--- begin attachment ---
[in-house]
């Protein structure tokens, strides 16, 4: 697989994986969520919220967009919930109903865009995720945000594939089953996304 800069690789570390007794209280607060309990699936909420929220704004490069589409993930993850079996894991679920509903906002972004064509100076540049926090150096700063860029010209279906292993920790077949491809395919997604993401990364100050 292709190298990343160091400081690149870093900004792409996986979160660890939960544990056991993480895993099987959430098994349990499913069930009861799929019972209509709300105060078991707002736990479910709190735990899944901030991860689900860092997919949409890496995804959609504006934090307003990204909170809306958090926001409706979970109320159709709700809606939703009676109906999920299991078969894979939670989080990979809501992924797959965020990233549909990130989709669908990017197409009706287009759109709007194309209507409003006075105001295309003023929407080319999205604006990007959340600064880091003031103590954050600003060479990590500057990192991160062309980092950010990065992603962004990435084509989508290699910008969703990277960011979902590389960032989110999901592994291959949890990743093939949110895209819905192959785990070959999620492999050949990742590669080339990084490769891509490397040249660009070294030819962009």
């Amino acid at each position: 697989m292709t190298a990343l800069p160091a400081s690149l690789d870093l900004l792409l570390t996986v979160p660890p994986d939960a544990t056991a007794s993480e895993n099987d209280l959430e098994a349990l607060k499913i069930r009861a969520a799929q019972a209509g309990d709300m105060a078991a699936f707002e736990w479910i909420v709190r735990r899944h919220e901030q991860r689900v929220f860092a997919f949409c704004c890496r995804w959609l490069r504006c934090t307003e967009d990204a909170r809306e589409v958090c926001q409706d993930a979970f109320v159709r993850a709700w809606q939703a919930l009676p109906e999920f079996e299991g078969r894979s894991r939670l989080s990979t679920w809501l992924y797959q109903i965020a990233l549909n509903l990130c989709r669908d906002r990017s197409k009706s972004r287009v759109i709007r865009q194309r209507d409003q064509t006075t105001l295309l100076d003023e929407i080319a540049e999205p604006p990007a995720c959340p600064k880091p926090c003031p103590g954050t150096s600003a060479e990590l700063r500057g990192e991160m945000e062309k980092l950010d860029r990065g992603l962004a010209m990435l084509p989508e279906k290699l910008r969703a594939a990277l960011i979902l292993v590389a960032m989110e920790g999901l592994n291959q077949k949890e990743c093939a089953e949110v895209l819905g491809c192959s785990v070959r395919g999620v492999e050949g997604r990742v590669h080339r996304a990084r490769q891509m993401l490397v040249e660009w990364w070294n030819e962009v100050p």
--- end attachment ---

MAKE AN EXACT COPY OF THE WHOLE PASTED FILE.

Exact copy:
[in-house]
């Protein structure tokens, strides 16, 4: 697989994986969520919220967009919930109903865009995720945000594939089953996304 800069690789570390007794209280607060309990699936909420929220704004490069589409993930993850079996894991679920509903906002972004064509100076540049926090150096700063860029010209279906292993920790077949491809395919997604993401990364100050 292709190298990343160091400081690149870093900004792409996986979160660890939960544990056991993480895993099987959430098994349990499913069930009861799929019972209509709300105060078991707002736990479910709190735990899944901030991860689900860092997919949409890496995804959609504006934090307003990204909170809306958090926001409706979970109320159709709700809606939703009676109906999920299991078969894979939670989080990979809501992924797959965020990233549909990130989709669908990017197409009706287009759109709007194309209507409003006075105001295309003023929407080319999205604006990007959340600064880091003031103590954050600003060479990590500057990192991160062309980092950010990065992603962004990435084509989508290699910008969703990277960011979902590389960032989110999901592994291959949890990743093939949110895209819905192959785990070959999620492999050949990742590669080339990084490769891509490397040249660009070294030819962009």
């Amino acid at each position: 697989m292709t190298a990343l800069p160091a400081s690149l690789d870093l900004l792409l570390t996986v979160p660890p994986d939960a544990t056991a007794s993480e895993n099987d209280l959430e098994a349990l607060k499913i069930r009861a969520a799929q019972a209509g309990d709300m105060a078991a699936f707002e736990w479910i909420v709190r735990r899944h919220e901030q991860r689900v929220f860092a997919f949409c704004c890496r995804w959609l490069r504006c934090t307003e967009d990204a909170r809306e589409v958090c926001q409706d993930a979970f109320v159709r993850a709700w809606q939703a919930l009676p109906e999920f079996e299991g078969r894979s894991r939670l989080s990979t679920w809501l992924y797959q109903i965020a990233l549909n509903l990130c989709r669908d906002r990017s197409k009706s972004r287009v759109i709007r865009q194309r209507d409003q064509t006075t105001l295309l100076d003023e929407i080319a540049e999205p604006p990007a995720c959340p600064k880091p926090c003031p103590g954050t150096s600003a060479e990590l700063r500057g990192e991160m945000e062309k980092l950010d860029r990065g992603l962004a010209m990435l084509p989508e279906k290699l910008r969703a594939a990277l960011i979902l292993v590389a960032m989110e920790g999901l592994n291959q077949k949890e990743c093939a089953e949110v895209l819905g491809c192959s785990v070959r395919g999620v492999e050949g997604r990742v590669h080339r996304a990084r490769q891509m993401l490397v040249e660009w990364w070294n030819e962009v100050p």